Corridor Du Nord
By: John Arkwright
Mention the James Bay Frontier to an avid snowmobiler and they’ll just smile at you… won’t talk much, just smile.
Once they do open up, they’ll tell you about the Gold Rush Tour, the Abitibi Canyons and the incredible ride up to Moosonee on James Bay.
But most likely they’ll tell you about riding the trails in the Corridor Du Nord. Here you’ll experience some of the deepest snow and the smoothest, best groomed trails anywhere.
The clubs in the James Bay Region groom 3000 miles (5000 kms) of trails and that, my friends, is one sizeable piece of real estate!
The Corridor Du Nord runs across the top of the region from Cochrane, west to Hearst and, on this route, Ontario TOP Trail A alone is over 200 miles long.
Much has changed since my first visit in 1997 when there were very few club trails in the system. Ten years later there are hundreds of miles of excellent club trails to ride.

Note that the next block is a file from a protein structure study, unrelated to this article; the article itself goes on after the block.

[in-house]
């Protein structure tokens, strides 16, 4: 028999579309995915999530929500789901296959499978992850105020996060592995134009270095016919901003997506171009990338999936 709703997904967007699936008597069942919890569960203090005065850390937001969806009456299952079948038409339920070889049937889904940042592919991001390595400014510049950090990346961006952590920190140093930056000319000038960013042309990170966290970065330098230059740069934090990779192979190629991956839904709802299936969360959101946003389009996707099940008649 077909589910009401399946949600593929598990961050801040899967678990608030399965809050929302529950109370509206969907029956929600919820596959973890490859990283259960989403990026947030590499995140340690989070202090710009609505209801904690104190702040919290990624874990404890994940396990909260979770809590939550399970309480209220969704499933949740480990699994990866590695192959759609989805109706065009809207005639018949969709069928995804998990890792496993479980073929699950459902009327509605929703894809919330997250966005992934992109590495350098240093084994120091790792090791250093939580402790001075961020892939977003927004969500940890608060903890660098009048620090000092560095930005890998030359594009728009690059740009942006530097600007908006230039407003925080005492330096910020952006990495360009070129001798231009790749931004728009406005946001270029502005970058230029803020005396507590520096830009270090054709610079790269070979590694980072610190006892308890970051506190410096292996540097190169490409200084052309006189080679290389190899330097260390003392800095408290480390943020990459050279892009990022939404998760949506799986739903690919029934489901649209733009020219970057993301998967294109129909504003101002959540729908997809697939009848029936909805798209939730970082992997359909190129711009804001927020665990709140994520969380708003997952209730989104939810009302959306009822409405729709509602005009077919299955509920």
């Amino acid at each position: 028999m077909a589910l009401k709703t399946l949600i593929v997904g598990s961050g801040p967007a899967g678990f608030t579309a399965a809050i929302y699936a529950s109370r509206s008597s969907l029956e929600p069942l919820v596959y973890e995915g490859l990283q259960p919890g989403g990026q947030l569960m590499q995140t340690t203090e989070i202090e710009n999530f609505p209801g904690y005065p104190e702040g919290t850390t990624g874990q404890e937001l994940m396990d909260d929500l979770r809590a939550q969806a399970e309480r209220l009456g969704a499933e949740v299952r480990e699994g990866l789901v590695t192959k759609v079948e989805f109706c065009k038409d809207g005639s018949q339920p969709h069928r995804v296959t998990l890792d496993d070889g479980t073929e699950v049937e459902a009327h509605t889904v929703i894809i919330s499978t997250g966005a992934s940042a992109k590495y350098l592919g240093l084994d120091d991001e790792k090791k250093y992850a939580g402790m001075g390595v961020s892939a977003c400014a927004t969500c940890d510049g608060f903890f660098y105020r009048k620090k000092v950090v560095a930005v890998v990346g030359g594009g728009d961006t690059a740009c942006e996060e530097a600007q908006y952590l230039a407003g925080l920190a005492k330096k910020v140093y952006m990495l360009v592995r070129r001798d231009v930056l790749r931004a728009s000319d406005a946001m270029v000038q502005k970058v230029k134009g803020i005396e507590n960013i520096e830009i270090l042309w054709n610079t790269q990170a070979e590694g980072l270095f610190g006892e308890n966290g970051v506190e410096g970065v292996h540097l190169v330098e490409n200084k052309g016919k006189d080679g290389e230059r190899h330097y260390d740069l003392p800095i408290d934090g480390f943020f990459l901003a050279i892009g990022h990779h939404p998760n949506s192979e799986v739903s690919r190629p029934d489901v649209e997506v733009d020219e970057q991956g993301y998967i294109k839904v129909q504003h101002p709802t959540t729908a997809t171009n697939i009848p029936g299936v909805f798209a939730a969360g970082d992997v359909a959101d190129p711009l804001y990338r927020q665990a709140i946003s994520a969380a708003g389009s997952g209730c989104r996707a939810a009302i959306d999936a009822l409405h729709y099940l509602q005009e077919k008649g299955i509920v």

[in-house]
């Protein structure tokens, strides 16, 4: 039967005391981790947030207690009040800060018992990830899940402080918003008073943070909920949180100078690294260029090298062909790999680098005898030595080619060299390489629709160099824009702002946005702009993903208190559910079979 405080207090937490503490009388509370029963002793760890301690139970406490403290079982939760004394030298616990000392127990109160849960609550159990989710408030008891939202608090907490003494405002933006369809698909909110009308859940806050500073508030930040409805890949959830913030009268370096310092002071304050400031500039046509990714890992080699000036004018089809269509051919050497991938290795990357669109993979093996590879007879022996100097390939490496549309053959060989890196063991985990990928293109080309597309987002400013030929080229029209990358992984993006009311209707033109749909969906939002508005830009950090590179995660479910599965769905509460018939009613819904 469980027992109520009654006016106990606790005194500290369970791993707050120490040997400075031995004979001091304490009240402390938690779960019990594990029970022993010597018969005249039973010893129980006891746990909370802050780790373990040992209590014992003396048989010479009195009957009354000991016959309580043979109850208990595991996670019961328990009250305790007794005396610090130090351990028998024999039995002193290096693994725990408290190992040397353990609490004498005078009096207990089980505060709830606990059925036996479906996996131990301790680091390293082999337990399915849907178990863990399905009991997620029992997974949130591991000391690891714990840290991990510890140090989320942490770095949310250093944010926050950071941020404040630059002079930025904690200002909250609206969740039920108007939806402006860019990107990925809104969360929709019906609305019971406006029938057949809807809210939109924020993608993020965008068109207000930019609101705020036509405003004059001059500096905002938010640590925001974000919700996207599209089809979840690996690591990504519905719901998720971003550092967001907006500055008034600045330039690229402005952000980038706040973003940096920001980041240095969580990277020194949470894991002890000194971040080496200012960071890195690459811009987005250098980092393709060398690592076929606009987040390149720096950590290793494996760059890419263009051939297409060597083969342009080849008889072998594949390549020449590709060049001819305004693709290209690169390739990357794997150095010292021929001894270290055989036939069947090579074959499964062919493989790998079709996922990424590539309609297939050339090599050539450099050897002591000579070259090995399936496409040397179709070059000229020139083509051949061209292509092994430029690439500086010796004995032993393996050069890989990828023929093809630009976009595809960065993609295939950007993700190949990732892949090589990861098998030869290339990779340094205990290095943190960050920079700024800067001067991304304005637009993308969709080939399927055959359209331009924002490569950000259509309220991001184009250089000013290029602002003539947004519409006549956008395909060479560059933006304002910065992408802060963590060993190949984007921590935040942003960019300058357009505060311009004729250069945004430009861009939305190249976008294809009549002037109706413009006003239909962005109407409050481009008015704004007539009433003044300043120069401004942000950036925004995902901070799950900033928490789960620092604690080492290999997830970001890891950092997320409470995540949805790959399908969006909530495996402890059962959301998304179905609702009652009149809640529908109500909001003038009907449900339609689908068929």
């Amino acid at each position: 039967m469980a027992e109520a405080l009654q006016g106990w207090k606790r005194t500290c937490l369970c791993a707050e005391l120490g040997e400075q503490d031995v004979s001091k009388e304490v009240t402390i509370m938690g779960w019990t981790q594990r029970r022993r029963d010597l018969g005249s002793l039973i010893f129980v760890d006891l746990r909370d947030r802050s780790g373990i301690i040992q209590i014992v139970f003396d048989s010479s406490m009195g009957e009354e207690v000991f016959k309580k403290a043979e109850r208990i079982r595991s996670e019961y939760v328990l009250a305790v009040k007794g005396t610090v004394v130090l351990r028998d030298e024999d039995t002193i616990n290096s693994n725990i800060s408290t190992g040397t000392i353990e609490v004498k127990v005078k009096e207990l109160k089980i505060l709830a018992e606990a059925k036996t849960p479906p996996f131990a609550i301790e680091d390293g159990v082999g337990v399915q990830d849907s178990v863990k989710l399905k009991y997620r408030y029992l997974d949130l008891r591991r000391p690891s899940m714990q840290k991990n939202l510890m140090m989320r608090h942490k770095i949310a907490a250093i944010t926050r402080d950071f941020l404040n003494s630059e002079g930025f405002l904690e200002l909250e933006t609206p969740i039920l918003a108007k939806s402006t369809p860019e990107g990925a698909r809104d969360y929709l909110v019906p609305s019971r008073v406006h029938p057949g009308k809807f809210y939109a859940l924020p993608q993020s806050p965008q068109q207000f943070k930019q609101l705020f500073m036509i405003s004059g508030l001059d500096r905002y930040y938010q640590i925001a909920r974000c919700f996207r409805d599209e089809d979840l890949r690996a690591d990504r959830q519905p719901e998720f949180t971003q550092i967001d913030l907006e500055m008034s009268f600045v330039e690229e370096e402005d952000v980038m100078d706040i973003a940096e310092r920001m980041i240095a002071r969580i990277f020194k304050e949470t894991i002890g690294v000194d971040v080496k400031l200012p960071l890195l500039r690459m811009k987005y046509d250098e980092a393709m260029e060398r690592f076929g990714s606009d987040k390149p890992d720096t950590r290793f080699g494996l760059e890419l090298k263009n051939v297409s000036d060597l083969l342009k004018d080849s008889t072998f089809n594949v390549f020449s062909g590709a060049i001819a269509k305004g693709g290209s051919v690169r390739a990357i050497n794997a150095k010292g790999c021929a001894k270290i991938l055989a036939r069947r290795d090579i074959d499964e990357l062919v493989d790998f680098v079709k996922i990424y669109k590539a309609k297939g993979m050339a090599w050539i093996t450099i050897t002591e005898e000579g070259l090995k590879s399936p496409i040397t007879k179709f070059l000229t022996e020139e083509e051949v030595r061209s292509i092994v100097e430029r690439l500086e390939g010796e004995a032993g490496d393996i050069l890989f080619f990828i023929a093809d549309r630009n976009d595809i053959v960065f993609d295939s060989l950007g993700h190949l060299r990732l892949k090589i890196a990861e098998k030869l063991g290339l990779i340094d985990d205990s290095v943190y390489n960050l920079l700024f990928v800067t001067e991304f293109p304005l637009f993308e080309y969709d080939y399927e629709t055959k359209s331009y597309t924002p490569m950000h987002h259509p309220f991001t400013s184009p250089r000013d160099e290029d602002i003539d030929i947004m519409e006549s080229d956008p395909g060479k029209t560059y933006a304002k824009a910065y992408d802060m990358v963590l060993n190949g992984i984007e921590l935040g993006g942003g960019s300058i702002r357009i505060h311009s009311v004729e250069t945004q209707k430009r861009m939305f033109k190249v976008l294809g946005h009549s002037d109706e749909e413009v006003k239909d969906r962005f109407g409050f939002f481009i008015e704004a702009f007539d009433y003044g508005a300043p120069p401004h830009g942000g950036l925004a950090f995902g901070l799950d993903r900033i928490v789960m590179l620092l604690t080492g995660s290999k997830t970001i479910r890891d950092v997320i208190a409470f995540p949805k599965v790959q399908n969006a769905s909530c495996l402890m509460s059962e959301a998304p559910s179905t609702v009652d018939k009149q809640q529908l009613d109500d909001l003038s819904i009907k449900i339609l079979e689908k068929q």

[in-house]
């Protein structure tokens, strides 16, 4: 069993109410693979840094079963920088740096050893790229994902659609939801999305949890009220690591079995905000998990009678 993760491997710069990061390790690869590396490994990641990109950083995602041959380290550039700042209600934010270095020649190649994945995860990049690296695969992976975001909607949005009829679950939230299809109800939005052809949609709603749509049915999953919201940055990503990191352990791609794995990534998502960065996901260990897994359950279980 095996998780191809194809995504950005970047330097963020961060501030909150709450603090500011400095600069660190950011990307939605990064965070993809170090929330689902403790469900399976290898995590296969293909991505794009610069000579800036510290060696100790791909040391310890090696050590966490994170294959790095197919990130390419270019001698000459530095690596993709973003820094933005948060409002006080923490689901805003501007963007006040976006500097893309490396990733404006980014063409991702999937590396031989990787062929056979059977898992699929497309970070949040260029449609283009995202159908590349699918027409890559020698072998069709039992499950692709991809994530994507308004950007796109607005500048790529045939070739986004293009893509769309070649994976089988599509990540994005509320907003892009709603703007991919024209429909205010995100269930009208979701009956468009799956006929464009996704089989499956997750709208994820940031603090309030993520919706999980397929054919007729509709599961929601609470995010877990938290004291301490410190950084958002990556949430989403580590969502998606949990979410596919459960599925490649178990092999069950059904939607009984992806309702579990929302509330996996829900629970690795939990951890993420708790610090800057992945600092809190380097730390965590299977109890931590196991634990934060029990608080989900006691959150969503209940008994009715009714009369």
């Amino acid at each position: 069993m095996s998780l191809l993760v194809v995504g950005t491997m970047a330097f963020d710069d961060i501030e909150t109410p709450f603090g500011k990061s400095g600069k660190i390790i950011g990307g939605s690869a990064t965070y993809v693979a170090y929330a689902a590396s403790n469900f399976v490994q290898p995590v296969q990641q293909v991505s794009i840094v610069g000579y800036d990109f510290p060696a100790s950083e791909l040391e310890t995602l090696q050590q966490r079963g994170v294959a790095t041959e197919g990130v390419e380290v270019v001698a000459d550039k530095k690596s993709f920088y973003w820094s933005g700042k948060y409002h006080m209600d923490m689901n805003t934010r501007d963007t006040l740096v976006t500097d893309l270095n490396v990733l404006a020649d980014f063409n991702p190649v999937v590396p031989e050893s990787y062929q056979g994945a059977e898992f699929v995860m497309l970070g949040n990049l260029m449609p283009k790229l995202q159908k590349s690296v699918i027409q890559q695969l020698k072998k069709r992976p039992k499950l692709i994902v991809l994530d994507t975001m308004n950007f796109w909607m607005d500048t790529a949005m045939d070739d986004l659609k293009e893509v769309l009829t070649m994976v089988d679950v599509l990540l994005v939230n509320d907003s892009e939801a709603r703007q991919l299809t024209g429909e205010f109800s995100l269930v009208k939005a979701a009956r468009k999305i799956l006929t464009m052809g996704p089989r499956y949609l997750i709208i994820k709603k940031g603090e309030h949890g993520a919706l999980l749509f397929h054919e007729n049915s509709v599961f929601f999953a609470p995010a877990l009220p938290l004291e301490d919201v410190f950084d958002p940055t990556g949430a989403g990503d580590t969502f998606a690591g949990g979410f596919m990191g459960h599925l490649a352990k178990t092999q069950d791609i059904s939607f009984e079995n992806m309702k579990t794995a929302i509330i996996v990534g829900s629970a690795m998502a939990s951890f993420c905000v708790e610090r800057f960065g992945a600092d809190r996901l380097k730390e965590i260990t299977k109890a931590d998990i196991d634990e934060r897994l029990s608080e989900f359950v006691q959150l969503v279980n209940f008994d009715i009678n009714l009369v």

Other than a few frozen crossings over rivers, the highest percentage of trails are on big, wide logging roads and hydro lines.
Besides great trails, the James Bay Frontier has some very unique attractions. In Kirkland Lake there’s the Hockey Heritage North Museum, the city of Timmins has the Shania Twain Center and also the Cedar Meadows Wildlife Park where you get up close and personal with Moose, Buffalo, Elk and Deer.
My favorite is the Polar Bear Habitat and Heritage Village and snowmobile museum in Cochrane. The Polar Bears are absolutely amazing to watch and the Heritage Village and snowmobile museum is an incredible experience.
In a nutshell this part of the James Bay Frontier has so much to offer snowmobile tourists, I guarantee when your sleds are loaded up and you’re heading back home, you’ll be planning your return visit.
For information on the James Bay region and the Corridor Du Nord call 1-800-ONTARIO and visit www.ontariotravel.net/goride